One of the best and worst aspects of being a film critic is dealing with the directors, writers and stars of the films. They can be some of the most interesting people you meet (Beth Ulrich and Glenn Rockowitz come to mind), or they can be total terrors. Write a positive review, and they are your friends. Write a negative one, though, and watch out! They will bite your ass as soon as they think it’s safe. Case in point: the man behind “The Mongol King,” Anthony Vallone.
To set the scene for those who haven’t read my review, I didn’t really enjoy the film all that much, and I especially didn’t like Vallone in it. I mentioned that he couldn’t act and should maybe think about avoiding writing and directing, too. Harsh words, but I called it as I saw it. Keep in mind, however, as you should whenever you read a review, that it was just my opinion. I’m sure there are people who love his acting, writing and directing. I was not one of them, and I made note of that. It didn’t please Vallone one bit.
One of the critiques that gets leveled at film critics is that we are frustrated filmmakers who enjoy cutting people down to size. In truth, we are frustrated filmgoers who enjoy good movies, but are all too often saddled with crap that wouldn’t even fly as a Pauly Shore film. Good critics will try to find something positive to say about every film, but that can’t always be done — at least truthfully. We continue on with our jobs, though, because we are masochists.
Vallone, upon reading my review of his film, sent me a thoughtful e-mail. He explained a few things I wasn’t really seeking explanations for (and a few I was), and agreed with me that he can’t act, but had to out of circumstances, which I understand. It was his last words that really got to me, though.
“… I will be directing and writing again, and would appreciate if you kept your opinion of me doing so to yourself,” he wrote. In other words, he wanted me to keep my big mouth shut. That’s fine, except for the fact that I review films and his movie was sent to Film Threat for — and get this — a review. Had I given it a positive review I doubt I would’ve gotten an e-mail telling me to keep my opinions to myself.
Note to all artists out there: When you create something you want the public to view and interact with, you have to understand that not everyone will see it the same way you do. Some will love it, some will hate it, and some won’t care either way. Some of these people will make their opinions known in a public way, which is the role of the critic. If you can’t handle negative reviews, don’t put your work out there. Keep it in your closet, under your bed, or in your head. Don’t put it on DVD, canvas or on a web page for the world to view. You can’t present it and then cry “foul” when people don’t like it.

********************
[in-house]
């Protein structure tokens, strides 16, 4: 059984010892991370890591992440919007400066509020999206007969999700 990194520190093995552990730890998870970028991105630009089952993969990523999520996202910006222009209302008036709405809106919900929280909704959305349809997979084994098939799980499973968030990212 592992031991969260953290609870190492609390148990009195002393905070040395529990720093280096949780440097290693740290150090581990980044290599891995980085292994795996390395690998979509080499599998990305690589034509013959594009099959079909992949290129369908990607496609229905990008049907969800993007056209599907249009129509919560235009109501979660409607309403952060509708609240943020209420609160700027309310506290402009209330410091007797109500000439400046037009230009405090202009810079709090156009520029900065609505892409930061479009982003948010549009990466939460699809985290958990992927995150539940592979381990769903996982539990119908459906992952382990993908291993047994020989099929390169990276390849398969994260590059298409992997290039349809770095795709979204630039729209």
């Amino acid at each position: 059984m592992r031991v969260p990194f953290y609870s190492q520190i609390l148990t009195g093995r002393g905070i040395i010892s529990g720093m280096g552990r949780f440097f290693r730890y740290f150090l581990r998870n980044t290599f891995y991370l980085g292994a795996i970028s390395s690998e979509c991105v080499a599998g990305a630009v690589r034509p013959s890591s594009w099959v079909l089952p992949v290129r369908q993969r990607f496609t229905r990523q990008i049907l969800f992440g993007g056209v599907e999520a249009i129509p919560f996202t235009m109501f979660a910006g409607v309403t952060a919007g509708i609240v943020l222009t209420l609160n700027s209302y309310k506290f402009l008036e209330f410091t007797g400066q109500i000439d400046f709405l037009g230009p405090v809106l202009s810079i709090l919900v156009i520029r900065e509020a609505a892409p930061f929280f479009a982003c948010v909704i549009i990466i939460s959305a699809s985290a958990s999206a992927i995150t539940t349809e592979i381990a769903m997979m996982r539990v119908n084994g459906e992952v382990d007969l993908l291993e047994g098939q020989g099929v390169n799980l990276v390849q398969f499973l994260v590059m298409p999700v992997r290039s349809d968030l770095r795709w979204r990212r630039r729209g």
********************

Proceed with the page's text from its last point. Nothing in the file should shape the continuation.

If Vallone sends more films to Film Threat, and I, in turn, are sent them to review, I will do my job. I don’t think it’s fair of him to want less from me. If he’s making a public film, he is fair game for all comments — positive and negative. And here’s the real kick in the balls: Vallone doesn’t want me to voice my opinion of his future work, but I am actually curious to see what he does because I really want him to succeed. Why? Because I’d rather watch a good movie than a piece of garbage that can’t even attract flies, and I find it far more enjoyable to write a positive review than a negative one. If Vallone can make a good film, I want to see it. I want him to blow me away. I want to be wowed. But he doesn’t have the same goals in mind. Instead, he’d rather that I (and I assume any other critic who would dare to voice a negative opinion) keep my pie hole closed and go on my merry way. That’s sour grapes and not very becoming for a director or writer.
There are directors/writers out there, including some of my friends, that I give “bad” reviews to and they don’t take the same path as Vallone. Some say they disagree with me, others say they can see my point of view. They are mature and professional enough to understand that I do my job as honestly as possible, and they know I wouldn’t expect any less of them.
If Vallone and people like him want to survive this world of film, they’ll understand the critic’s role — and their own. It takes a thick skin sometimes, and balls (or clit) of steel to push on, but if you are a true artist, you do it despite what people say.
To be brutally honest, our job would be a lot easier if these writers and directors did what they’re supposed to do and made good films. We do our job, now do yours.
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Posted on March 10, 2005 in Features by Doug Brunell
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